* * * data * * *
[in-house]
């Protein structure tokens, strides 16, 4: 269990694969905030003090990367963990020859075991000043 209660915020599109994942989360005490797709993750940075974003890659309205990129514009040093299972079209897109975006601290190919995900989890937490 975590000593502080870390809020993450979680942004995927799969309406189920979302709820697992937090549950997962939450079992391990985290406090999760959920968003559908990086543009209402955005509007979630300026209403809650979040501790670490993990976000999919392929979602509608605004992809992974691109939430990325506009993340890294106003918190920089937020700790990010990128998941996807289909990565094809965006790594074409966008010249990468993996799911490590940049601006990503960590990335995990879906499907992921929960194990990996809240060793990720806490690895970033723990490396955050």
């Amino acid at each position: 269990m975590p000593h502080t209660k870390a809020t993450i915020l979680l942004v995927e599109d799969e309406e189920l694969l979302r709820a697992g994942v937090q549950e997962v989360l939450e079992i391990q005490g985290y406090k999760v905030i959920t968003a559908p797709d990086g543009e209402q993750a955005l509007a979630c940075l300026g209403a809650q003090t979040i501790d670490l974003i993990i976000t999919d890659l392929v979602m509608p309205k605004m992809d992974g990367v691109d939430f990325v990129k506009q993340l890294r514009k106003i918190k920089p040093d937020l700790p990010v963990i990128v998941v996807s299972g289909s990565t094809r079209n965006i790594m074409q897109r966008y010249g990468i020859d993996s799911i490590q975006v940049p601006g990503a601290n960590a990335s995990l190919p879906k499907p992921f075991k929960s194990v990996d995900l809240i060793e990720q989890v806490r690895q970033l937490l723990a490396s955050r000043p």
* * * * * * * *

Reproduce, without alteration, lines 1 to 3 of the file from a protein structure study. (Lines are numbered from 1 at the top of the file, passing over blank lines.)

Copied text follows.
[in-house]
């Protein structure tokens, strides 16, 4: 269990694969905030003090990367963990020859075991000043 209660915020599109994942989360005490797709993750940075974003890659309205990129514009040093299972079209897109975006601290190919995900989890937490 975590000593502080870390809020993450979680942004995927799969309406189920979302709820697992937090549950997962939450079992391990985290406090999760959920968003559908990086543009209402955005509007979630300026209403809650979040501790670490993990976000999919392929979602509608605004992809992974691109939430990325506009993340890294106003918190920089937020700790990010990128998941996807289909990565094809965006790594074409966008010249990468993996799911490590940049601006990503960590990335995990879906499907992921929960194990990996809240060793990720806490690895970033723990490396955050």
């Amino acid at each position: 269990m975590p000593h502080t209660k870390a809020t993450i915020l979680l942004v995927e599109d799969e309406e189920l694969l979302r709820a697992g994942v937090q549950e997962v989360l939450e079992i391990q005490g985290y406090k999760v905030i959920t968003a559908p797709d990086g543009e209402q993750a955005l509007a979630c940075l300026g209403a809650q003090t979040i501790d670490l974003i993990i976000t999919d890659l392929v979602m509608p309205k605004m992809d992974g990367v691109d939430f990325v990129k506009q993340l890294r514009k106003i918190k920089p040093d937020l700790p990010v963990i990128v998941v996807s299972g289909s990565t094809r079209n965006i790594m074409q897109r966008y010249g990468i020859d993996s799911i490590q975006v940049p601006g990503a601290n960590a990335s995990l190919p879906k499907p992921f075991k929960s194990v990996d995900l809240i060793e990720q989890v806490r690895q970033l937490l723990a490396s955050r000043p």